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All Critics (26)
| Top Critics (10)
| Fresh (23)
| Rotten (3)
| DVD (4)
This was Altman's most watchable theatrical feature in about a decade, and the actors always keep you guessing.
This masterwork operates in the intimate, thoughtful vein of the great BBC bios of artistic figures.
[A] film that generates the feeling that we are in the presence of a man in the act of creation.
Nowhere does Altman sermonise about the artist's greatness; his achievement is allowed to speak for itself. If only more film-makers had such confidence and integrity.
The enjoyment in Vincent and Theo comes more from the director's attention to art history than from his ability to interpret it anew.
An Altman masterpiece.
The Altmans bring Van Gogh's subjects back to life.
Shows us the artist's greatness by allowing it to be self-apparent without lecturing us.
In nearly two and a half hours you expect more.
An absorbing, disturbing study.
a humanistic exposition akin to Surviving Picasso and Pollock
Despite an awful score and how the narrative seems sometimes as fragmented as the characters' psyches, this biopic impresses us with a beautiful cinematography and art direction, as if seen from Van Gogh's own eyes, and it has Tim Roth and Paul Rhys in fantastic performances.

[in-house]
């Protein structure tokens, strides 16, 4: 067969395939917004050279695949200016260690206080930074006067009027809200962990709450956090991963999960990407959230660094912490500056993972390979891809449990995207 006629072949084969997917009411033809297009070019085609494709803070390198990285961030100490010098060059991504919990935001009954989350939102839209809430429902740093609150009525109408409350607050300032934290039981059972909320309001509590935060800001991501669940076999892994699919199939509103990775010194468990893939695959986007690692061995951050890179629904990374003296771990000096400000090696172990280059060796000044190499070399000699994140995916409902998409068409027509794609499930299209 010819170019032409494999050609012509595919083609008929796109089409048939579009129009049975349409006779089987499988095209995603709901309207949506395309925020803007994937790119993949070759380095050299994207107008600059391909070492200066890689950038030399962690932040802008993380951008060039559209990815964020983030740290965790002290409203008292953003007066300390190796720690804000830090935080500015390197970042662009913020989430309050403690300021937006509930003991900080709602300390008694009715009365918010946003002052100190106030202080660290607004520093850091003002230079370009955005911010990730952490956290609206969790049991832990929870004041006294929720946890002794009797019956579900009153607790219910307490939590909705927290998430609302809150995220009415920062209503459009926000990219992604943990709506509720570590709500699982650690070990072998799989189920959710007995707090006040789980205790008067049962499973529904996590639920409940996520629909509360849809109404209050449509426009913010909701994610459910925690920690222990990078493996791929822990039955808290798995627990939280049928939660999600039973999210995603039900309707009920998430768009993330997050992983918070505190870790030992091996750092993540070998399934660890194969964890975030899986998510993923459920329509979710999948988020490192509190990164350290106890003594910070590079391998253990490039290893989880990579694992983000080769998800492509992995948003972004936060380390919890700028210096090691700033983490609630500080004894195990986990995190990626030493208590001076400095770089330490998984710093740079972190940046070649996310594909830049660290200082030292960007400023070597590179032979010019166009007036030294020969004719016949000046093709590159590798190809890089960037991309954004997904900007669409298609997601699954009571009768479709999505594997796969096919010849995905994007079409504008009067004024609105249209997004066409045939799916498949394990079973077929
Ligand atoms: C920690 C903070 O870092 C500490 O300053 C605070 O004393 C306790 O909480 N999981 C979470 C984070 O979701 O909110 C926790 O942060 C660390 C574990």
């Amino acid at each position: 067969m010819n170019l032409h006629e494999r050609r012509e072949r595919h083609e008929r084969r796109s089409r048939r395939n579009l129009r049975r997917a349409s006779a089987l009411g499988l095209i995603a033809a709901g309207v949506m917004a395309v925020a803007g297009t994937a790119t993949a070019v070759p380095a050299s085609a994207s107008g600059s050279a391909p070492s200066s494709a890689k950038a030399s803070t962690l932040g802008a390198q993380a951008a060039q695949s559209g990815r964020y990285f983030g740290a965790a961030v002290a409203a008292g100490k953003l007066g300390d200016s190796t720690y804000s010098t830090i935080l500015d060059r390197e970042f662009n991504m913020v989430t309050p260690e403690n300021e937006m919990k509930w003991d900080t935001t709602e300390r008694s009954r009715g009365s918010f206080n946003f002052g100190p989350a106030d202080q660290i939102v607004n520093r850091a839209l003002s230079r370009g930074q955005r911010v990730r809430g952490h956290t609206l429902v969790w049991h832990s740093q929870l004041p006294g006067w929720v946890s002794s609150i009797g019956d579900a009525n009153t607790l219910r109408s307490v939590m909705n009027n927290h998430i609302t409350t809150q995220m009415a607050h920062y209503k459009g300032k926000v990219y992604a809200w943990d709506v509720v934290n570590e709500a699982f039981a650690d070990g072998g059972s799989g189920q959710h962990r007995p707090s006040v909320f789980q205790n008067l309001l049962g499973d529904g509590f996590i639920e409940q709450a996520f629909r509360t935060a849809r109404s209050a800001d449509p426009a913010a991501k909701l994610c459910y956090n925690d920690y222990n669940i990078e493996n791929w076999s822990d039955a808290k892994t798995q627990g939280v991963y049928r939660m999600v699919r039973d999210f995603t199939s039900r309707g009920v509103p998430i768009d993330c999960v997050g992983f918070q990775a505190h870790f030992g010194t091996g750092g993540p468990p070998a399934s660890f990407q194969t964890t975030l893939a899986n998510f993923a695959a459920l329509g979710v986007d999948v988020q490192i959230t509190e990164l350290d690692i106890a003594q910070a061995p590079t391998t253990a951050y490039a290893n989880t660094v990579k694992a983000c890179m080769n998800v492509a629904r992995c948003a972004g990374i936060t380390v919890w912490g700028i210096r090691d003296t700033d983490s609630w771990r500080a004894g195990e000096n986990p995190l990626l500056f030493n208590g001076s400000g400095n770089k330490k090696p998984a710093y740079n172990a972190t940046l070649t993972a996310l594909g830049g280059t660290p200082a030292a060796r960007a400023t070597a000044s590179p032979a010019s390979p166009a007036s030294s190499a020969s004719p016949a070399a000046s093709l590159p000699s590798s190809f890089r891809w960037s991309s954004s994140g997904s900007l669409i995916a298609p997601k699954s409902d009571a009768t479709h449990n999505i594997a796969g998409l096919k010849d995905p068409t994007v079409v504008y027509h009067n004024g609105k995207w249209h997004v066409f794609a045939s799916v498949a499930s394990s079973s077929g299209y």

Vincent and Theo features the quirky, voyeuristic style of Altman and has Roth in an intense but human role. I am only vaguely familiar with the story of Van Gogh; I cannot tell whether I would find the plot better or worse if I did know the story. As it is, I find the plot neutral but rate the film up a bit based on the actor / director pairing. Recommended to fans of Altman and Roth.
While I sentimentally love the Doctor Who version of Vincent Van Gogh, this is the definitive dramatic take of an artist on the brink of madness with few pennies to his name.
[font=Century Gothic]"Vincent and Theo" starts out with a modern day auction of paintings by Vincent van Gogh going for a fortune, then fades to Vincent(Tim Roth), a struggling painter in his native Holland talking to his brother, Theo(Paul Rhys), an art dealer living in Paris. Vincent is barely surviving on what allowance his brother can give to him. Even through all of this, Vincent shacks up with a prostitute/model, Sien(JIp Wijngaarden).[/font]
[font=Century Gothic]"Vincent and Theo" is a biopic that aims to focus on the relationship between Vincent and Theo van Gogh but there is too little of that in the film.(What there is, is similar to that of a banker to a customer.) This approach puts too much emphasis on the none-too-interesting personal life of Theo. However, Tim Roth does give a great performance as the troubled painter but it is unsettling having the leads played by two British actors while most of the supporting characters are played by Dutch and French actors.[/font]
[font=Century Gothic]The movie also seeks to take a more authentic approach to the life of Vincent van Gogh than previous movies might have.(I saw "Lust for Life" but too long ago to really comment on it.) In this movie, van Gogh is a painter who goes against the fashion of the day and takes more interest in real life than in still life.(For example, he paints Sien squatting over a chamber pot.) But it does not go far enough and simply comes off as stodgy.[/font]
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